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How Brooklyn Nets Blew Easy Opportunity to Put Away Giannis, Bucks

Andy Bailey@@AndrewDBaileyFeatured ColumnistJune 11, 2021

MILWAUKEE, WISCONSIN - JUNE 10: Kevin Durant #7 of the Brooklyn Nets and P.J. Tucker #17 of the Milwaukee Bucks exchange words during the second half of Game Three of the Eastern Conference second round playoff series at the Fiserv Forum on June 10, 2021 in Milwaukee, Wisconsin. NOTE TO USER: User expressly acknowledges and agrees that, by downloading and or using this photograph, User is consenting to the terms and conditions of the Getty Images License Agreement. (Photo by Stacy Revere/Getty Images)
Stacy Revere/Getty Images

All the Milwaukee Bucks postmortems will have to remain in drafts a bit longer. After being obliterated by 39 points in Game 2, they ground out an 86-83 win on Thursday to pull within one game of the Brooklyn Nets in the Eastern Conference Semifinals.

If they can eventually complete a comeback and win the series after being down 0-2, Brooklyn will surely look back at the last few minutes of Game 3 with plenty of regret.

After falling down 30-11 after the first quarter, the Nets rallied back in the second and held steady in the third. With every Bucks player outside of Giannis Antetokounmpo and Khris Middleton flinging bricks, the fourth quarter seemed primed for a takeover from Kevin Durant or Kyrie Irving.

KD seemingly took on the challenge. When he and P.J. Tucker came nose-to-nose over some contact on a drive, Durant had 17 points on 18 shots.

After that, he played just under 14 of the last 16 minutes and went 5-of-10 for 13 points.

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And in the last three minutes alone, he had seven points on 3-of-4 shooting. That run included a cold-blooded three that put Brooklyn in the driver's seat—up 83-80 with 1:23 to go—toward a 3-0 lead.

Those proved to be Brooklyn's last three points of the game, and the play-by-play breakdown of that final minute and a half is a mess.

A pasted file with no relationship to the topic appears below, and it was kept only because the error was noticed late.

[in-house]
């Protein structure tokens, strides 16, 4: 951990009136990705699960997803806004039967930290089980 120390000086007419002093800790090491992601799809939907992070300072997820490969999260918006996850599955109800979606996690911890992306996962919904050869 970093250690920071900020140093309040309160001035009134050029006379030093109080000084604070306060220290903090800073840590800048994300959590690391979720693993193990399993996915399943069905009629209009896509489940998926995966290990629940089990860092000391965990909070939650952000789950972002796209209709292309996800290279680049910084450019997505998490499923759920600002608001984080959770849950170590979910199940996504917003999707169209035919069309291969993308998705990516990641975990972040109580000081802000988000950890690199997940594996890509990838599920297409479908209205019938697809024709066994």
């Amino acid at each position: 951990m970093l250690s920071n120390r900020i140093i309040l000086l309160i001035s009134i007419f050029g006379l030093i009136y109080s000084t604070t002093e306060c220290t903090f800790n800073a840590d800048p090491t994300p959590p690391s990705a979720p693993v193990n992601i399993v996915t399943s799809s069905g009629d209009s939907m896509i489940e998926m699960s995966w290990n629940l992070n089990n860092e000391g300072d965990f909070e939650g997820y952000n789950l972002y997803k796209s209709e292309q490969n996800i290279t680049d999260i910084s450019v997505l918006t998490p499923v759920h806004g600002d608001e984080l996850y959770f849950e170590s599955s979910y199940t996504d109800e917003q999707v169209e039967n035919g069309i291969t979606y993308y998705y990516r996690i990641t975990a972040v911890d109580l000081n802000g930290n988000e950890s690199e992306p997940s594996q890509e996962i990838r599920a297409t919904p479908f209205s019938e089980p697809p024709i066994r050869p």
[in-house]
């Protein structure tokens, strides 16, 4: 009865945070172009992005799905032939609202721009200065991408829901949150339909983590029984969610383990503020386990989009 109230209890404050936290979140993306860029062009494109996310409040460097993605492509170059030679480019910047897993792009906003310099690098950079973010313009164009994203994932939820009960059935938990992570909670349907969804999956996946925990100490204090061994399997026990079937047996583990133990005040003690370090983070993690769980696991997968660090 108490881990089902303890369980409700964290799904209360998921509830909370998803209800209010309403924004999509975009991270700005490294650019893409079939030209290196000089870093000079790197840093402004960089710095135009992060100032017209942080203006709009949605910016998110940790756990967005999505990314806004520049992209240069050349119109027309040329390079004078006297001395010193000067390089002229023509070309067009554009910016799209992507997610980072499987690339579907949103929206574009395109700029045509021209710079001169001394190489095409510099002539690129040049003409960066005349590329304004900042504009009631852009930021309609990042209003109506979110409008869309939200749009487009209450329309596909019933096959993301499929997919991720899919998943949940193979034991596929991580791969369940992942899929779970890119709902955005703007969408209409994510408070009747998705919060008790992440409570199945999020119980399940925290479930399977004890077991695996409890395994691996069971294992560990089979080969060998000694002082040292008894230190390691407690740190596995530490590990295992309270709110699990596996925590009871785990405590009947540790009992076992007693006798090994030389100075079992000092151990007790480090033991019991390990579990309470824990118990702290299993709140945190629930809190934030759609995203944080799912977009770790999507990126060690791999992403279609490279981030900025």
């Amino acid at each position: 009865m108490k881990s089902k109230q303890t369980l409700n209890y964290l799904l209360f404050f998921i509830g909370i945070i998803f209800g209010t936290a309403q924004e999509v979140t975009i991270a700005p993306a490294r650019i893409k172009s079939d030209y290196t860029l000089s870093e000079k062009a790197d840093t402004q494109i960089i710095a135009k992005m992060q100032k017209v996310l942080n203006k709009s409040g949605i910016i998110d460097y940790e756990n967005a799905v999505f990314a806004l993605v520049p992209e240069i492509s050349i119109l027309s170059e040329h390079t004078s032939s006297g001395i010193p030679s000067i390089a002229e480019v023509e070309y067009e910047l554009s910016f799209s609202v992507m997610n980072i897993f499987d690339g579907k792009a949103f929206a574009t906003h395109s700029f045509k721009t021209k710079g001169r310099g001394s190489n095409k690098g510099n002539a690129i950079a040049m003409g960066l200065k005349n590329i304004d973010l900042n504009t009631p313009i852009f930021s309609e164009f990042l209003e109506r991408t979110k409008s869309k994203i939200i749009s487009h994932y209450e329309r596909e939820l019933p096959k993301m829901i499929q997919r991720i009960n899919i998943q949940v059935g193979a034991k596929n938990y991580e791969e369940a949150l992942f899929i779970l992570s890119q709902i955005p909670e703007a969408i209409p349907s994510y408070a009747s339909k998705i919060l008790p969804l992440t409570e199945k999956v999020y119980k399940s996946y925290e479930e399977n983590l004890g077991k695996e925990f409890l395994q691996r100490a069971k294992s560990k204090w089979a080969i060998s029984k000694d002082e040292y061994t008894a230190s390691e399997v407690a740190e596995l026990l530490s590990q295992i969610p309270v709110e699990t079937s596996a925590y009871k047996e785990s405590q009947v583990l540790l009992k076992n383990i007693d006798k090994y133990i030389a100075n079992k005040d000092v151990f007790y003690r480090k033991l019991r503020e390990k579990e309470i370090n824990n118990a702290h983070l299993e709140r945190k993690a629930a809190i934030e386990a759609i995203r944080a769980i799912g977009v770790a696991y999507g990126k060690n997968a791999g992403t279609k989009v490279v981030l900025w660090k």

Goaltending by Blake Griffin, a mid-range miss from Joe Harris, a major defensive breakdown against Jrue Holiday and two disastrous attempts from Bruce Brown doomed the Nets.

The team's second-to-last shot is already drawing comparisons to an iconic moment from The Fresh Prince of Bel-Air.

With fewer than 10 seconds on the clock, Brown came out of a scramble with the ball near the top of the key. There was plenty of time to look for Irving or Durant, but Brown had other ideas.

Even with the massive Brook Lopez right in front of him, Brown seemingly saw nothing but the rim. He attacked, took off from outside the restricted area and hoisted a lefty layup high and to the left of the box. After rocking the backboard, the ball failed to draw iron, and the Bucks were able to put the game away at the line (although Durant probably had Bucks fans holding their collective breath on his final heave).

Some combination of two or three stops and solid offensive possessions over that last 90 seconds would've given the Nets a commanding 3-0 lead. Instead, Milwaukee may get to come off life support. And with a hint of confidence and another game at home, a tied series after Game 4 wouldn't be surprising.

Brooklyn may be able to chalk up some of its issues to off shooting nights from the most important offensive weapons. The chances of KD and Kyrie combining to shoot 20-of-50 again are slim. Another 1-of-11 night from Harris is even less likely.

The Bucks deserve some credit for the defensive intensity, though. Tucker, in particular, was able to bother Durant more than he had in earlier games. KD eventually started knocking shots down, but there weren't many wide-open looks.

Milwaukee finally played like the bigger team, too. This turned into a 90s-esque battle of the trenches, and the Bucks emerged with advantages in rebounds, blocks and free-throw attempts. Continuing to capitalize on the physical advantages could be the key to winning three more games.

Brooklyn coach Steve Nash may have another card to play there. Maybe he dusts off DeAndre Jordan for a few minutes here and there. If things get really dicey, maybe an expedited timeline for James Harden's recovery comes into play.

However, while a 2-1 lead with Game 4 on the road certainly feels different than 3-0, talk of drastic adjustments may be a bit premature. After a disastrous first quarter, the Nets were up three with 90 seconds to go. If not for major hiccups on both ends of the floor, this article would feature a different tone.

Playing KD or Blake Griffin as a nominal 5 could cause problems for Milwaukee's defense. And again, the chances of Brooklyn's most dangerous scorers repeating Thursday's shooting performance are low.

A loss is a loss, though. And when the Nets had a chance to bury a talented Bucks squad that hasn't even gotten Holiday going, it snatched this loss from the jaws of victory.

Suddenly, Milwaukee and this Eastern Conference Semifinal have some life.

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